I've discovered some of the reports on their site that have made it easier to analyze what skills my students need. If you don't have access to this site, definitely ask your testing coordinator because it's very helpful!

Once you log-in, click the link on the left-hand side called "Class by RIT." Then choose the testing time (Spring, Fall, etc) and class (if you teach multiple classes), then click submit. This should bring up the report called "Class Breakdown by Overall RIT Score." It will show where your students fall in each subject as well as the major RIT ranges. You can then select a subject and it will show where students fall in the different strands (i.e. geometry, measurement, etc). Then, if you either click on the strand name, the individual student name, or <<all students in a cell>>, it will give you the DesCartes report for that strand/student/group of students.

The DesCartes tells you the main skills that are targeted in each strand in the various RIT ranges. It will give you the skills/concepts to introduce, develop and enhance. Now, what I do with all this information (and yes it takes time, but IMO is worth it) is sit down with all the reports for my students who are below grade level and look at the skills that the majority of them are missing (skills to introduce) that my other students are getting. This helps me to identify some of the skills that may be weaker in my math, reading, or LA programs so I know what I maybe need to spend more time on. I don't consider that teaching to the test, but it does take time. I also use these reports with my students when doing goal setting.

Sorry for the long explanation. Hope it helps. If you already knew all this, well hopefully it will help someone else as well. Send me a PM with your email if you can't access the DesCartes and I will see if I can download a full copy of it. I know it's a massive document and will never fit on PT. It won't have the personalization of your students already grouped, but it would at least be something.

I added a document that shows the analysis of my data this last year. This document shows the progression of my students' scores through time (so the percent at grade level from 2nd grade to the present). Over Christmas break after they took their winter assessments I analyzed their data/reports and adjusted/modified my small groups based on that information (I didn't have a math program because our district math program didn't go to 6th so I was able to teach math however I wanted). Sometimes you have to toot your own horn, and sometimes it's nice to do that on pt because it's anonymous.
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Last edited by Amanda_09; 07-28-2010 at 07:48 PM..
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Testing Vocab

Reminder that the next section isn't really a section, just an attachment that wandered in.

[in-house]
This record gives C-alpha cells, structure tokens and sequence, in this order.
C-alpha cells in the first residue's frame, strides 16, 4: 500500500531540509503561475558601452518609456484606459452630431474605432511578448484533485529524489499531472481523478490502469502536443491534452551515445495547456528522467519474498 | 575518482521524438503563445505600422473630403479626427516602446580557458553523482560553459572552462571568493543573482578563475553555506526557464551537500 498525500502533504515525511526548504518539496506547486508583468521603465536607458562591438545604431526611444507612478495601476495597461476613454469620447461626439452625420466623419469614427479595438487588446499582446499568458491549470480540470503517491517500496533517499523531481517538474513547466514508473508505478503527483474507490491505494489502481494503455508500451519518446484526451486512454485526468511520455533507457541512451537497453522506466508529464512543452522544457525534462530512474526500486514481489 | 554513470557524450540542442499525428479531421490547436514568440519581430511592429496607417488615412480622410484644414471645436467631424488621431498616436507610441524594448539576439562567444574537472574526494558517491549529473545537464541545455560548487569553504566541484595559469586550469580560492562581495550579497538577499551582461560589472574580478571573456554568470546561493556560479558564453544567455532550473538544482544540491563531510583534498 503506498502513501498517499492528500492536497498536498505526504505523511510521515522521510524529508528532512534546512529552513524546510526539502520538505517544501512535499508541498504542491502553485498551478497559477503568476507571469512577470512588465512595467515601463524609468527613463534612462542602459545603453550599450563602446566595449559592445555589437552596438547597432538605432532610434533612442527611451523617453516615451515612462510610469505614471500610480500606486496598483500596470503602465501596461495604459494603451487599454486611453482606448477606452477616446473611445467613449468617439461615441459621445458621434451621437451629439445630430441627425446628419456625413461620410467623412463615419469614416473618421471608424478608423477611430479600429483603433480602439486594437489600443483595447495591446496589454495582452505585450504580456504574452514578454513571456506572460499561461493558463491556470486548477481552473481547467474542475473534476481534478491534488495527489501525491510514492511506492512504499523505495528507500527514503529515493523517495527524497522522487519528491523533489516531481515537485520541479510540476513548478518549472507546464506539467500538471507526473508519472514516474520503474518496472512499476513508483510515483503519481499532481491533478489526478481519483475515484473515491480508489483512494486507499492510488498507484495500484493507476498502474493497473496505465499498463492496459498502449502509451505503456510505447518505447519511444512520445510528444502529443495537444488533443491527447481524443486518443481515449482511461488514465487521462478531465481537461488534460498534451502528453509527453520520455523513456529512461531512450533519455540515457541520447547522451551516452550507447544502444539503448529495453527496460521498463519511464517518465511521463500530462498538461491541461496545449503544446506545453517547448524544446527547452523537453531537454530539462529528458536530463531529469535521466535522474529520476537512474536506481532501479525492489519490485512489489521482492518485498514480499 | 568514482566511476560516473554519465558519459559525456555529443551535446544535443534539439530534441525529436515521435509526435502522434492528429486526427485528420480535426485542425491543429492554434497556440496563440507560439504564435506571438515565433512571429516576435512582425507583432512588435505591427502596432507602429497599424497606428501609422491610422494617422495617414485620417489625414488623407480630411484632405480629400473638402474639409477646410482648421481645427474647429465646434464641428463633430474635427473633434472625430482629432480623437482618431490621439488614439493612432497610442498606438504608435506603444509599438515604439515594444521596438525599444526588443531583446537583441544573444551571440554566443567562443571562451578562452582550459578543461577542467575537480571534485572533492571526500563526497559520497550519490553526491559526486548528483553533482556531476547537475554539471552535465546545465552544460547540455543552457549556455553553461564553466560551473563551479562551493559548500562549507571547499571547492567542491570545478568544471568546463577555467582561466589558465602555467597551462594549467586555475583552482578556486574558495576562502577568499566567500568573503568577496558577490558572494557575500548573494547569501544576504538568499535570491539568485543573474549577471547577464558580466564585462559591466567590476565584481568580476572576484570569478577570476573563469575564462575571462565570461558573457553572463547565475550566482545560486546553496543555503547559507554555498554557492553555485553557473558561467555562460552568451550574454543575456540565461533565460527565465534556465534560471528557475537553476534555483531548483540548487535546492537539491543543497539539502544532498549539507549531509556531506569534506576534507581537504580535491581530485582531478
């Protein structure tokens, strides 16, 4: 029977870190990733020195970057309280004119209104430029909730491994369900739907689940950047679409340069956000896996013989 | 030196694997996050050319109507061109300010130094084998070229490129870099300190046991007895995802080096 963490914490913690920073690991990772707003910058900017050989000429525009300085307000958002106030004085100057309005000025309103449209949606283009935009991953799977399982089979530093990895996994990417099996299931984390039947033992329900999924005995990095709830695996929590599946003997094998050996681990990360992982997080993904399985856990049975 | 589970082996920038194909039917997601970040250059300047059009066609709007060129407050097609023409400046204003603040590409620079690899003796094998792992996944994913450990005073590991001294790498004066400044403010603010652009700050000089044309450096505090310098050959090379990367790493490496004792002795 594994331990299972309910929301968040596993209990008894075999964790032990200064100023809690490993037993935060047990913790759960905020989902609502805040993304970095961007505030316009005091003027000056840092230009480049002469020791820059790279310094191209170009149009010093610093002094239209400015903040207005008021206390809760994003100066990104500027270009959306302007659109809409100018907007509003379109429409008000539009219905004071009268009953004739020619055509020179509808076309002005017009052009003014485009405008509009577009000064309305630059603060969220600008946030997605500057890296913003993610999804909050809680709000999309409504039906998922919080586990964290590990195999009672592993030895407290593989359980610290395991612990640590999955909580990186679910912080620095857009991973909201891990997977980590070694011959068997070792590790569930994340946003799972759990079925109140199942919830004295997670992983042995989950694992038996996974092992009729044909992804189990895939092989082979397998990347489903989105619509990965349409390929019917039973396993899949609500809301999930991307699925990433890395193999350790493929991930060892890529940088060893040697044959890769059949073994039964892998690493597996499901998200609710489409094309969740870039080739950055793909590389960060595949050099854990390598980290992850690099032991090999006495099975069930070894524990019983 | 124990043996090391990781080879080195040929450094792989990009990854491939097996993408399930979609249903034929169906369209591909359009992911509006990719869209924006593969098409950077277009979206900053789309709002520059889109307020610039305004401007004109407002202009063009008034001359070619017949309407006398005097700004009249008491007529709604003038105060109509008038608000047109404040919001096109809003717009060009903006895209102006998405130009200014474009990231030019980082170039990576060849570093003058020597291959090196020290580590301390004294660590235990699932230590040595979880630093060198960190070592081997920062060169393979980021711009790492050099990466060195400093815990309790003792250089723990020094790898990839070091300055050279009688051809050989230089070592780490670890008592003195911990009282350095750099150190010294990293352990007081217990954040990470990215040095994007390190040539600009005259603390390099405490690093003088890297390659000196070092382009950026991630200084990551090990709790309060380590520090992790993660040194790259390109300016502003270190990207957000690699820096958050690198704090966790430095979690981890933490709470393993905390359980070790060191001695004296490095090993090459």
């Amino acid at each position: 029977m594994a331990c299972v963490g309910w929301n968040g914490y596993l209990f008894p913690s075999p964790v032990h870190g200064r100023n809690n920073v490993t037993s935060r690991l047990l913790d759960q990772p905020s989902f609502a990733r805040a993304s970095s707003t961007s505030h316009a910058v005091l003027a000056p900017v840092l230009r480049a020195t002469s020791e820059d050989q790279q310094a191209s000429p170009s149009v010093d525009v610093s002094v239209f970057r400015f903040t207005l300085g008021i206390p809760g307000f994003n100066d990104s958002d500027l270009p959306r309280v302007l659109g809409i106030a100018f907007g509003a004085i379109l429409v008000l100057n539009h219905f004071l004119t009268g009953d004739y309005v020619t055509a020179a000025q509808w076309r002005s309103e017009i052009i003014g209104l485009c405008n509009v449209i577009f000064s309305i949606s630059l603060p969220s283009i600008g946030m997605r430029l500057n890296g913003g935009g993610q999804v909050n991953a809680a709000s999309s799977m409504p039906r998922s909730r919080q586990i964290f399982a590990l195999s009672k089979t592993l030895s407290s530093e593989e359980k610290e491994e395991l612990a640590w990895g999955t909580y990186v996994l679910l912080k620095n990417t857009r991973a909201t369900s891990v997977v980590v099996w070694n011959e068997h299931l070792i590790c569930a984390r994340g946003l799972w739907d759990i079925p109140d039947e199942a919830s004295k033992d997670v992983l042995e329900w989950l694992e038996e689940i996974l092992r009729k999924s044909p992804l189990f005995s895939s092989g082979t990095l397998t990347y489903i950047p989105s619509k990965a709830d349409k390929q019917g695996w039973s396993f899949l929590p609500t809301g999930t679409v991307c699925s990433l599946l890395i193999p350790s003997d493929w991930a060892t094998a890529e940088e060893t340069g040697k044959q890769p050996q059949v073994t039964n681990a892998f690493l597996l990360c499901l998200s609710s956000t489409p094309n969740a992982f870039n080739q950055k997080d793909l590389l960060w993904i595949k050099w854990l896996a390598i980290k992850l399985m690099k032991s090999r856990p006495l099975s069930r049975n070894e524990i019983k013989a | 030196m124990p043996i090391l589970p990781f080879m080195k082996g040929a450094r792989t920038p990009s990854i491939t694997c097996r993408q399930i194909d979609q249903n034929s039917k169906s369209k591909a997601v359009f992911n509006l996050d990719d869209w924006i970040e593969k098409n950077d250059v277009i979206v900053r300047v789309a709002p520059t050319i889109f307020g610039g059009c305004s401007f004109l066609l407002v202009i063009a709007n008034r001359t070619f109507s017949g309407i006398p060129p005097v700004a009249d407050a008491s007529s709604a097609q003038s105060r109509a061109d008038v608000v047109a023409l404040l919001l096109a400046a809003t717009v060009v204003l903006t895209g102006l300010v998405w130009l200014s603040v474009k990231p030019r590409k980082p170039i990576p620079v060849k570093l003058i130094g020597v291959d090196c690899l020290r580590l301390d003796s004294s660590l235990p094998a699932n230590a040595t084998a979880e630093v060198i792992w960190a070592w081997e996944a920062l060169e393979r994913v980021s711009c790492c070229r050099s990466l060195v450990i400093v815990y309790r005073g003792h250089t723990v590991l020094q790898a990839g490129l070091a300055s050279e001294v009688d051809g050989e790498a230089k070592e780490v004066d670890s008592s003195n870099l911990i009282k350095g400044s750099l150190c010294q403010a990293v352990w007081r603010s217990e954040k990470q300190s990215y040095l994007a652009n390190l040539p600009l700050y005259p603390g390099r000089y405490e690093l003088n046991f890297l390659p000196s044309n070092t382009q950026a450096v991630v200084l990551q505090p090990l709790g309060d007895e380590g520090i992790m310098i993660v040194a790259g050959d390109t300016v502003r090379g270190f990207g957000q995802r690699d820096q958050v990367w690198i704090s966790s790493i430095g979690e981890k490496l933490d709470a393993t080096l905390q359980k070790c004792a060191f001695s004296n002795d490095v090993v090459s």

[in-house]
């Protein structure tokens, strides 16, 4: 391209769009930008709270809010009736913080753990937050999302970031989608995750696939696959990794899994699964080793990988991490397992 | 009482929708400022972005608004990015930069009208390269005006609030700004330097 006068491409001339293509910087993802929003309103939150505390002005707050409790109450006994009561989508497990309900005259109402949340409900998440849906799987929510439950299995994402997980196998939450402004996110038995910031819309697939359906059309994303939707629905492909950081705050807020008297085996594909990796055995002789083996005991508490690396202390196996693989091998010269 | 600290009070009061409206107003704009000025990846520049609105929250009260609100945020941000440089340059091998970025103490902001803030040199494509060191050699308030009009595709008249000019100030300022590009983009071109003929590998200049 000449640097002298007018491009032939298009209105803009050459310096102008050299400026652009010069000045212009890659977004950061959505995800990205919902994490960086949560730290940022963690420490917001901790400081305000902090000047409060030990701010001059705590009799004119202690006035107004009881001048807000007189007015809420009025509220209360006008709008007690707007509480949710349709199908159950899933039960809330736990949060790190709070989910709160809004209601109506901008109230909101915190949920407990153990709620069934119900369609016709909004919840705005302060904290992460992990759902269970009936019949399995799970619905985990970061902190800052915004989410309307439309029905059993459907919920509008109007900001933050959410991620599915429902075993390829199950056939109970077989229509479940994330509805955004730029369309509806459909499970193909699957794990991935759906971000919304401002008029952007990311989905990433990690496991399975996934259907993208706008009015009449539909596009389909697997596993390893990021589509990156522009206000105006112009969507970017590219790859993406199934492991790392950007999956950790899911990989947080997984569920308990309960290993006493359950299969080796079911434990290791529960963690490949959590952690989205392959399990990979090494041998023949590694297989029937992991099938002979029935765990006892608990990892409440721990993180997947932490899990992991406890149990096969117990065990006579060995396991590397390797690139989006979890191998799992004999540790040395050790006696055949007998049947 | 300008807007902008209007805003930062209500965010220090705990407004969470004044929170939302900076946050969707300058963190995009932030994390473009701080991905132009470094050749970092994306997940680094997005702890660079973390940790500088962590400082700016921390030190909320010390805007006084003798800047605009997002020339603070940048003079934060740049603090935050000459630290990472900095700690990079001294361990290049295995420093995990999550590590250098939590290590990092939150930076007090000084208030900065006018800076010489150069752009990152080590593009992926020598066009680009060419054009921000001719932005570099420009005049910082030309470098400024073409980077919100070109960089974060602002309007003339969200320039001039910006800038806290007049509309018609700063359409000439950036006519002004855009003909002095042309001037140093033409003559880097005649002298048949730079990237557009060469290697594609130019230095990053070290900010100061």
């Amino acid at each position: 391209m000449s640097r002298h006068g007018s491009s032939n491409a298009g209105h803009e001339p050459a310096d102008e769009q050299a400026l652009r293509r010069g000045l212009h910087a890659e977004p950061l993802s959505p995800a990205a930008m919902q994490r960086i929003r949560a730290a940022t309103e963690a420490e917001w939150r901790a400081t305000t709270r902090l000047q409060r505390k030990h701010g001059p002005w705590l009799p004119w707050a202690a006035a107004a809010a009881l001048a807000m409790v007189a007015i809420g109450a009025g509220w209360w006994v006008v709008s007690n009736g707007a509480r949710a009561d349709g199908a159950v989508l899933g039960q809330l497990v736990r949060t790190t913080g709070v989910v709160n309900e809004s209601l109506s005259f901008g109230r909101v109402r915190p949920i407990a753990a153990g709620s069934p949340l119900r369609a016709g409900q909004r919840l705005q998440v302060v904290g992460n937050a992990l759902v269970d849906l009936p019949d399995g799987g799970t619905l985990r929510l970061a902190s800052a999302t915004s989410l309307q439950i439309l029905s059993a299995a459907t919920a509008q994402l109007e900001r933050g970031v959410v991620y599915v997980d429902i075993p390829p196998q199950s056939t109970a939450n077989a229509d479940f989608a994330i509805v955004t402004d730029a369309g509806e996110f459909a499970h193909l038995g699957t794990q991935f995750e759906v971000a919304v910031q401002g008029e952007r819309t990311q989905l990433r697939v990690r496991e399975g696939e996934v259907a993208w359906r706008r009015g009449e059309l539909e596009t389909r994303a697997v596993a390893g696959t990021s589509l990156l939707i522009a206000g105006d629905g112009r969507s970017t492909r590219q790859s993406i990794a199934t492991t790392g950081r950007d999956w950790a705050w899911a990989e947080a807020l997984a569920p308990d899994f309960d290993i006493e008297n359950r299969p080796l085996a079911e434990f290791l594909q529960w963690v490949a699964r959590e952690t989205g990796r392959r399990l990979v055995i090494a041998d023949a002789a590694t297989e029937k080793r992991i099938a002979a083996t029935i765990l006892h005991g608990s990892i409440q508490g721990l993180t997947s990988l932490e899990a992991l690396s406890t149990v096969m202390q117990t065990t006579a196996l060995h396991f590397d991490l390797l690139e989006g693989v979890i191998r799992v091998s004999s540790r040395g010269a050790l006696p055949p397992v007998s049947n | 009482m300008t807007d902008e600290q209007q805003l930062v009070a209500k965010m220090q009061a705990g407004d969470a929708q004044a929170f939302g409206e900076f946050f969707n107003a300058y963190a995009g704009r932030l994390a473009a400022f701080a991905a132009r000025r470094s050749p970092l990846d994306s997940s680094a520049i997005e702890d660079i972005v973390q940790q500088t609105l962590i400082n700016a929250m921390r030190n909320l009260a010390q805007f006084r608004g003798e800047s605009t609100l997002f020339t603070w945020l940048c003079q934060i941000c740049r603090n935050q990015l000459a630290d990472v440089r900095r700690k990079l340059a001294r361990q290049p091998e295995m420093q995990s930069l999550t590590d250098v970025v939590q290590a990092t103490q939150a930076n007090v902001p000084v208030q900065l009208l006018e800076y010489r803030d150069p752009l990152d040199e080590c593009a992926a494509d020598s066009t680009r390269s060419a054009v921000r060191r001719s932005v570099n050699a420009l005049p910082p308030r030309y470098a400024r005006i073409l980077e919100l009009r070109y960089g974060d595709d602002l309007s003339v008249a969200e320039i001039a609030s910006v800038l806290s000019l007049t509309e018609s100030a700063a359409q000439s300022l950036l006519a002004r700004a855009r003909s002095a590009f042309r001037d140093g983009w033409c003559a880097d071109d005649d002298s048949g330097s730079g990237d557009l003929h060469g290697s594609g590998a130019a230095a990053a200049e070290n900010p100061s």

Old 07-29-2010, 07:57 AM
 
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Like a PP, I noticed that there was a lot of language that my students did not understand (parallelism)--and looking over their shoulders, there were some items that were very confusing to me!! I would recommend going over the DesCartes information where each RIT range is broken down according to what students scoring at each level should be able to do. I found it helpful to look through that information and identify key vocab and concepts. I noticed that a good deal of the assessment dealt with genre and figurative language. I don't remember if it was the reading test or LA, but I noticed a ton of questions about elements/tactics of advertisements (which is something that we don't have in our standards/curriculum), so if I want the kids to show more growth, I need to go over some of these things that I normally wouldn't.

Unfortunately, it does seem like "teaching to the test", but I also think it's unfair to expect students to perform on an assessment with a lot of unfamiliar concepts/vocab words. Our district just adopted NWEA testing, so it doesn't really align too well with our district or state standards. Because of our student population, our scores tend to be much lower than the rest of the district, so it's especially important that my students show growth, which is why I feel looking over the concepts that high-scoring students are expected to know, is well worth my time.
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Completely agree
Old 07-29-2010, 12:48 PM
 
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with the PP -- one easy item you can adjust is the vocabulary/terminology that you are using. Could be that a difference in terminology causes some confusion when kids are answering questions.

There is a section of Descartes that gives you a brief overview of the skills and vocabulary that students need to test into different RIT ranges. This was really useful because it also gives you a snapshot view of the skills the test may be on.